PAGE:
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Prospects of using immobilized cells of oil oxidizing microorganisms for purification of water from oil.

INTRODUCTION

The pollution of the natural environment with oil and oil products is a very urgent environmental problem currently. As they get into the environment, oil hydrocarbons influence on the ecosystems activity adversely, decrease their biological productivity, and the aquatic life.

There are many publications on use of oil oxidizing microorganisms at biological purification of water and soil [1, 2, 3, 4, and 5]. At purification of water polluted with oil, either microbe associations (biocenoses) are preferred, or specialized, adapted to the certain content of chemical pollution and cultures of microorganisms [6 and 7].

However, oil and oil products are complex, multicomponent pollutants, and application of comprehensive approach to protection of water resources, which is based on wide application of immobilized catalytically active cells of heterotrophic bacteria--destructors of various substances [8, 9 and 10], can provide for high efficiency at purification of natural and sewage waters.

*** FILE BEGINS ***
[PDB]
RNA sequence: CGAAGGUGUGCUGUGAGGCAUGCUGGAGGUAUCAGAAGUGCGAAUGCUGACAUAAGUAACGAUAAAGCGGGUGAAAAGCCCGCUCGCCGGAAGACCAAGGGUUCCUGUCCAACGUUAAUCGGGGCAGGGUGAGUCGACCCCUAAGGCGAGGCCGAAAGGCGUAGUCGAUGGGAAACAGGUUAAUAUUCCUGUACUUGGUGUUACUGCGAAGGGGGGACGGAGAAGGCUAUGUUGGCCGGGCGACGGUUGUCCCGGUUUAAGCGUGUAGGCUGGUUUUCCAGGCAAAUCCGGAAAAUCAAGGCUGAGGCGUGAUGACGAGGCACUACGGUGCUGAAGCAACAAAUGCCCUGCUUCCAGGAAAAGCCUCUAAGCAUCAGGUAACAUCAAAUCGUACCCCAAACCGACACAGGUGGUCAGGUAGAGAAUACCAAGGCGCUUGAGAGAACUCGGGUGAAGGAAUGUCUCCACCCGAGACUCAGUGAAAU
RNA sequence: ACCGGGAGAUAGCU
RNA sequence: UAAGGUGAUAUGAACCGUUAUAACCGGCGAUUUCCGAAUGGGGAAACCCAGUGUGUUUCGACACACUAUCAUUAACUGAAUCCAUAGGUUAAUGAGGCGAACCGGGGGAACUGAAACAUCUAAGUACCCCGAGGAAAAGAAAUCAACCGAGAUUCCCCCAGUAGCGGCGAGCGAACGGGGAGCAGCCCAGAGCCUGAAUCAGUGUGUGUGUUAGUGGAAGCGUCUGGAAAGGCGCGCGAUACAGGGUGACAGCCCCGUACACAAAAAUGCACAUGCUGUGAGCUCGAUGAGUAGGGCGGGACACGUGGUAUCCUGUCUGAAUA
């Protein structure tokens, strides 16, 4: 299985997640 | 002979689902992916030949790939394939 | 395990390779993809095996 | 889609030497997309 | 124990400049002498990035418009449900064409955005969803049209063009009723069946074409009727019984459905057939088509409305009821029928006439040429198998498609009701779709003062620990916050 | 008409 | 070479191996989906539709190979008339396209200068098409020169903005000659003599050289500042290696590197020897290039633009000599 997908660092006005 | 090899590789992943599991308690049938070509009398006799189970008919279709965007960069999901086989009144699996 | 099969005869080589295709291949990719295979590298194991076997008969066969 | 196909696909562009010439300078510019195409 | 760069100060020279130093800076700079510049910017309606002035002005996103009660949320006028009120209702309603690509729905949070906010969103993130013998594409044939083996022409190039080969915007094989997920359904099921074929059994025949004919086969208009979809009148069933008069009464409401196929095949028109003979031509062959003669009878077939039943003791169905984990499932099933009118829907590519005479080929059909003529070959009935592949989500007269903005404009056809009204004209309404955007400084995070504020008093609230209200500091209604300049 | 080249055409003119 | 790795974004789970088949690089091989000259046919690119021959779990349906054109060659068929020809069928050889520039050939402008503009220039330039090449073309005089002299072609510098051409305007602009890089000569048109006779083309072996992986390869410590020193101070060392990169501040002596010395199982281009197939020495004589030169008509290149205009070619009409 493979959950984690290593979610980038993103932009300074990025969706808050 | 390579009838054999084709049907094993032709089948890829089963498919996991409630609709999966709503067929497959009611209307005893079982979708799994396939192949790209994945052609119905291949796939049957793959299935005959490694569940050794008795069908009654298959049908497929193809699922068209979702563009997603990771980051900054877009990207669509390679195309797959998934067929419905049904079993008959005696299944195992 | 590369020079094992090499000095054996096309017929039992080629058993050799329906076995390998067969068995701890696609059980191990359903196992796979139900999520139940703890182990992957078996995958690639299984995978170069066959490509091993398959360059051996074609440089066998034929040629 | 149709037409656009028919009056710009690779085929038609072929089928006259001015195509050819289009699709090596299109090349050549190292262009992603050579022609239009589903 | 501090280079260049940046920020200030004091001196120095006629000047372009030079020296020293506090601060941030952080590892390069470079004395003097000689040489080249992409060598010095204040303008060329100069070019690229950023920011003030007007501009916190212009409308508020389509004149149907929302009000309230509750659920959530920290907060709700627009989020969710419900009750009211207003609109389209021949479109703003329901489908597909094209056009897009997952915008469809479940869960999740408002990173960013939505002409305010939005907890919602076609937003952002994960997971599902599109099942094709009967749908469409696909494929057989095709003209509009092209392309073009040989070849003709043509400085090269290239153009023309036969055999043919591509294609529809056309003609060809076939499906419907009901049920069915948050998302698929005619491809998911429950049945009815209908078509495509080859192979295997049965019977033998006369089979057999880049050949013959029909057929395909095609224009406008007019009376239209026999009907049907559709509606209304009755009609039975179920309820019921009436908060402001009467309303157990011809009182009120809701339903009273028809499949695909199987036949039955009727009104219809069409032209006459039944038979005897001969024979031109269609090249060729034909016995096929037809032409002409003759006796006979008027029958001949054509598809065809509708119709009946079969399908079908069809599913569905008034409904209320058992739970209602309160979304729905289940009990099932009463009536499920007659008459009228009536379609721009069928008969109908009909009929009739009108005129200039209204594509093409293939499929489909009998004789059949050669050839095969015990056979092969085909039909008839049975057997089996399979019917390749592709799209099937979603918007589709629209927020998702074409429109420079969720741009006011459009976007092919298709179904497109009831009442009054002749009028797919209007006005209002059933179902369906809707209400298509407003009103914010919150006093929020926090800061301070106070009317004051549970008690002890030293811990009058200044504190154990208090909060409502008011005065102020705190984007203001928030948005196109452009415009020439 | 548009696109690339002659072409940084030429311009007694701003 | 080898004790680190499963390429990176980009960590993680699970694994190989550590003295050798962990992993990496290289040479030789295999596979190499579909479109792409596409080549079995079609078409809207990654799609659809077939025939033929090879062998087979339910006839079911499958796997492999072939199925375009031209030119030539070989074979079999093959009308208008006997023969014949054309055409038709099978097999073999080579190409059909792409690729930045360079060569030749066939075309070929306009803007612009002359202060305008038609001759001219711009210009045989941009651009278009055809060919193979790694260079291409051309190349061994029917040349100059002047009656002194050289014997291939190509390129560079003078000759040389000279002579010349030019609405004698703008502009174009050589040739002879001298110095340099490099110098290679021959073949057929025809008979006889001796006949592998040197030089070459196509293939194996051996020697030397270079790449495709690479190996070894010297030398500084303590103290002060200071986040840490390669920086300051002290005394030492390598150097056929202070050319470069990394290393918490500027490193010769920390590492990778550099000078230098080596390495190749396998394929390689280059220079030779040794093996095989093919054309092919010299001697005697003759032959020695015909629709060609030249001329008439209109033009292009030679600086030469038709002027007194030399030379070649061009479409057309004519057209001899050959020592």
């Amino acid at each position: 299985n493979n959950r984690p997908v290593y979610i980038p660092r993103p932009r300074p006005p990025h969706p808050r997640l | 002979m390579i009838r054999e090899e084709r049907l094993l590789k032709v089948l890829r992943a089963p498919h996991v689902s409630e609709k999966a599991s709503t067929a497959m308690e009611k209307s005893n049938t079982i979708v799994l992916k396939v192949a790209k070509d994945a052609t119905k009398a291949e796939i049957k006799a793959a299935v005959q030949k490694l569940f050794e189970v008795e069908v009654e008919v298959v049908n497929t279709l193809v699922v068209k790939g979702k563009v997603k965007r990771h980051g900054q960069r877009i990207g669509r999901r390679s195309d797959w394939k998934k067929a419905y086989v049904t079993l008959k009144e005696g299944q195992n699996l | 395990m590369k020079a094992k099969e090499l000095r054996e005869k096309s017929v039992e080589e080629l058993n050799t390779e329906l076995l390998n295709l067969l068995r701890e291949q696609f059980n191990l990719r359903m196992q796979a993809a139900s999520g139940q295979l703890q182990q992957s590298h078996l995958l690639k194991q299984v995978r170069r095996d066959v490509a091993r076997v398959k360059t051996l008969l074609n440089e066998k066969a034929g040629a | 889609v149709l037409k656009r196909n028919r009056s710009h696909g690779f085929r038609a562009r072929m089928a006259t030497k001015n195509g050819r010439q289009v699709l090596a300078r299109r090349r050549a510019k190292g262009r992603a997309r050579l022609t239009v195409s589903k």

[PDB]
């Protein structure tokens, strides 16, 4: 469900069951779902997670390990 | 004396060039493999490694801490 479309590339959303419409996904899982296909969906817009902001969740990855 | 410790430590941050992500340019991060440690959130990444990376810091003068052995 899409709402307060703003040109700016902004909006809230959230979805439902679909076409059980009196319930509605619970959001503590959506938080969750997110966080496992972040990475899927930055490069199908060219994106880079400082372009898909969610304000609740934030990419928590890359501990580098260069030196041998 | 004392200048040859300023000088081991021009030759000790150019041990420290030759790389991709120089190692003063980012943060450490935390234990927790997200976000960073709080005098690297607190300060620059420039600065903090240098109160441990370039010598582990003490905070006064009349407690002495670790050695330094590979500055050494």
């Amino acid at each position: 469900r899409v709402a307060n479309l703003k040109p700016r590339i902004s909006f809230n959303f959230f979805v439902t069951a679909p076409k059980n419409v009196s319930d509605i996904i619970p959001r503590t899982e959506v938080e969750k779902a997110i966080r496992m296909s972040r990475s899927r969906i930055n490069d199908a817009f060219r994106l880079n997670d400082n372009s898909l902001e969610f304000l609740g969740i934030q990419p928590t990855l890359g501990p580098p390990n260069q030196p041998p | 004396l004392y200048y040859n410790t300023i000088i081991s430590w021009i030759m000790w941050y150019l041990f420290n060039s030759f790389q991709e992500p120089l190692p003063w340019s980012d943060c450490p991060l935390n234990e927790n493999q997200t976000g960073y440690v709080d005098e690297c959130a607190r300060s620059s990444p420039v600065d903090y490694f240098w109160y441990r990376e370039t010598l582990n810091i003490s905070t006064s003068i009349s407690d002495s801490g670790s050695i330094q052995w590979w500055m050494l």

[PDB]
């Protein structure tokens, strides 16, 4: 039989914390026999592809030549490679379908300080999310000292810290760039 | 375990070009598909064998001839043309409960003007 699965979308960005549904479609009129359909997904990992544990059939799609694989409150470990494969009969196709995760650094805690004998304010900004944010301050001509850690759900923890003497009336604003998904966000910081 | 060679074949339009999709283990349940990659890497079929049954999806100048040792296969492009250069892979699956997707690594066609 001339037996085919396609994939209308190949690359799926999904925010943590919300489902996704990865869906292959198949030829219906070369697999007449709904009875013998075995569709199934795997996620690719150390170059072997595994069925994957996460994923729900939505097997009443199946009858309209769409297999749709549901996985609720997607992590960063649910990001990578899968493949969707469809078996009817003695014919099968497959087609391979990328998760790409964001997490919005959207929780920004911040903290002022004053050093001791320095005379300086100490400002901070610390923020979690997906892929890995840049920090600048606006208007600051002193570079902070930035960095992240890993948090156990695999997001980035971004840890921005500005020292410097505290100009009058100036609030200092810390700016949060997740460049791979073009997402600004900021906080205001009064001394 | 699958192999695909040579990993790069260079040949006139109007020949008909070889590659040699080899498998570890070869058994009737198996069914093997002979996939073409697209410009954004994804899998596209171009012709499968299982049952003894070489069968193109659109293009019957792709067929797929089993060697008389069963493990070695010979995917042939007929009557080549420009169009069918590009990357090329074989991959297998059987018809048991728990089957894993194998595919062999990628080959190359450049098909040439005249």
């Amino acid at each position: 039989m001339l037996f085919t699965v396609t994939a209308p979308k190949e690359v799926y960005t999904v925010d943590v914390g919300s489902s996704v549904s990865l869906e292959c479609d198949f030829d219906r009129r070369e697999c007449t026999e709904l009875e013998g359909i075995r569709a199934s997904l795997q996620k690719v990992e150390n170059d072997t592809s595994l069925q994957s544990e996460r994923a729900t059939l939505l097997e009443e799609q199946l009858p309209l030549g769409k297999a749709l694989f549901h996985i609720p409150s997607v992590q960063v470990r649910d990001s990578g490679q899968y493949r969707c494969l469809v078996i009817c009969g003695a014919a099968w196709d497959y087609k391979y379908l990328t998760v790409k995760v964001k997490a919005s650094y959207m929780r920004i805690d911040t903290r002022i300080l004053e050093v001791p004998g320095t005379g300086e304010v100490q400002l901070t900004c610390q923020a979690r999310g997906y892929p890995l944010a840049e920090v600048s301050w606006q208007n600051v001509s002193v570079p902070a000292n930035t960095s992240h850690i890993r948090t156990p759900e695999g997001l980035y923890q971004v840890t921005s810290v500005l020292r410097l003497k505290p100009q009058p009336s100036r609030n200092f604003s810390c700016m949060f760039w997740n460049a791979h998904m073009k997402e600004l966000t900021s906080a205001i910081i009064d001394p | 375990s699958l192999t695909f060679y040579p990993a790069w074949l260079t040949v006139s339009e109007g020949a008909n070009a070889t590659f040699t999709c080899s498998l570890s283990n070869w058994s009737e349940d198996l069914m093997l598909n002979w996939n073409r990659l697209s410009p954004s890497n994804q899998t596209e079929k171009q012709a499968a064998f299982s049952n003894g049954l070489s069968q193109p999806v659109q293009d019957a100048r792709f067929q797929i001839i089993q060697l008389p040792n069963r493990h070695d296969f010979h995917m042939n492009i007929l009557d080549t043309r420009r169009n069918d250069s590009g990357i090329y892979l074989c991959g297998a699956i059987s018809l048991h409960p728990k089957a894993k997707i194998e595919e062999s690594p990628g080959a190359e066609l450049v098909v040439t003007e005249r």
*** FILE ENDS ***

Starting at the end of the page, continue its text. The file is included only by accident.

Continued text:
The objective of this research was to study the ability of immobilized cells of microorganisms on the sorbing agents of vegetable origin to dispose of the elements of oil hydrocarbons depending on the abiotic factors of the environment.

In this work, we used strains of oil oxidizing microorganisms, related to the following kinds: Rhodococcus G0611VT(#18), G0612VT(#19); Pseudomonas G0613VT(#20); Corynebacterium G0614VT(#21);

Flavobacterium G0615VT(#22), G0620VT(#27); Micrococcus G0616VT(#23); Arthrobacter G0617VT(#24); Mycobacterium G0618VT(#25); Bacillus G0619VT(#26).

To immobilize cells of microorganisms, we used granules with buckwheat husk (BWH) and barley husk (BH) as carrying sorbing agents.

As the only source of carbon, we used the marketable oil of the Almetyevsk deposit of the Republic of Tatarstan in the concentration of 0.5% (by the volume).

The qualitative determination of the residual oil for evaluation of the oil destructive activity of microorganisms was carried out by the gravimetric method after its extraction with carbon tetrachloride [11].